CHANGES to the New South Wales Public Health Act will require parents to vaccinate their children or apply for an exemption before enrolling them in childcare facilities across the state.
The O’Farrell government passed the alterations to existing public health legislation in a cabinet meeting on Monday night in order to combat a growing trend of parents refusing to vaccinate their children, with many believing vaccinations to be linked to health issues such as autism. The new laws will require parents to provide childcare centres with evidence that their child is vaccinated or is on a regular catch-up schedule.
The changes will impose a rigorous process for parents wishing to claim an exemption from vaccinating their child, including mandatory counselling and receiving the written approval of their doctor. Parents will be able to apply for an exemption if they are opposed to vaccination on the basis that any personal, philosophical or religious beliefs prevent them from taking part in the program.
New South Wales Health Minister Jillian Skinner said that she would introduce the amendments relating to immunisation to parliament on Tuesday afternoon. She cited the dangers associated with failing to immunise children as the core reason for the government providing more incentive to parents to vaccinate.
Ms Skinner said: “Anyone who has seen a baby with whooping cough or a toddler with measles or has spoken to a parent who has lost a child knows the devastating consequences of failure to vaccinate. Forget the scaremongering – there is nothing to fear from vaccination.”
Brian Owler, president of the New South Wales branch of the Australian Medical Association, applauded the government’s change to the Public Health Act. He said that it was a “sensible” move that reflected general medical opinion on the importance of vaccination.
Associate Professor Owler said: “Making it mandatory for parents and guardians to supply childcare facilities and schools with documentation about their children’s immunisation status will increase vaccination rates. This is a sensible move that is in line with the experts’ recommendations on the matter.”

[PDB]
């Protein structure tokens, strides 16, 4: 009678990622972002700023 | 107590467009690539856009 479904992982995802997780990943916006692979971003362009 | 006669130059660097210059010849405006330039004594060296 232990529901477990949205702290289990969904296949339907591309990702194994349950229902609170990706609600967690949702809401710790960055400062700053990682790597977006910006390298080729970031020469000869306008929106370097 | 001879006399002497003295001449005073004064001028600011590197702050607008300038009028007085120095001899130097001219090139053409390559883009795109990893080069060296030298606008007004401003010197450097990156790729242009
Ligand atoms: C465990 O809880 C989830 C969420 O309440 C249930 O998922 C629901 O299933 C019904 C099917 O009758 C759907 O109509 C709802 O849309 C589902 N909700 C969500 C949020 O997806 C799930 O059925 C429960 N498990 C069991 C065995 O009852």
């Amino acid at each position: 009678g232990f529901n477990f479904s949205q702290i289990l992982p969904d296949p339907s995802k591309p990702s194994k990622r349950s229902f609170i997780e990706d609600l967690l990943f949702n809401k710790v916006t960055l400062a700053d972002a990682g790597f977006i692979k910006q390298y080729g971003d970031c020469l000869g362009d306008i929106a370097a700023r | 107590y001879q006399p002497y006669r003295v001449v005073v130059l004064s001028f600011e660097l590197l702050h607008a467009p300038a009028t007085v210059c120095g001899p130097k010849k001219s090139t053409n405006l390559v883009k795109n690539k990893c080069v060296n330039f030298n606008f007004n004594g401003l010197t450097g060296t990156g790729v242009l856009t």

Statistics show that around 3% of children have no vaccination record whatsoever, while experts warn that many wealthy parents do not finish their children’s vaccination schedule due to interruption by overseas holidays and work commitments. The government had already implemented financial incentives to parents in order to persuade them to vaccinate children, however the recent changes to the legislation signals a considerably more aggressive approach to the issue.
Microsoft founder and renowned philanthropist Bill Gates spoke at the National Press Club in Canberra yesterday, saying that people were right to be incredulous that wealthy, educated parents in Australia were refusing to vaccinate their children. He said that he had experienced first-hand the debilitating diseases faced by children in developing nations that have no access to immunisation.
Mr Gates said: “Vaccines are there to protect people and thank goodness they are used hundreds of millions of times. Ideally we could have people learn that it’s beneficial – that would be the simplest thing.”
Image: Microsoft co-founder Bill Gates speaks at the National Press Club at Parliament House in Canberra, Tuesday, May 28, 2013. (AAP Image/Lukas Coch)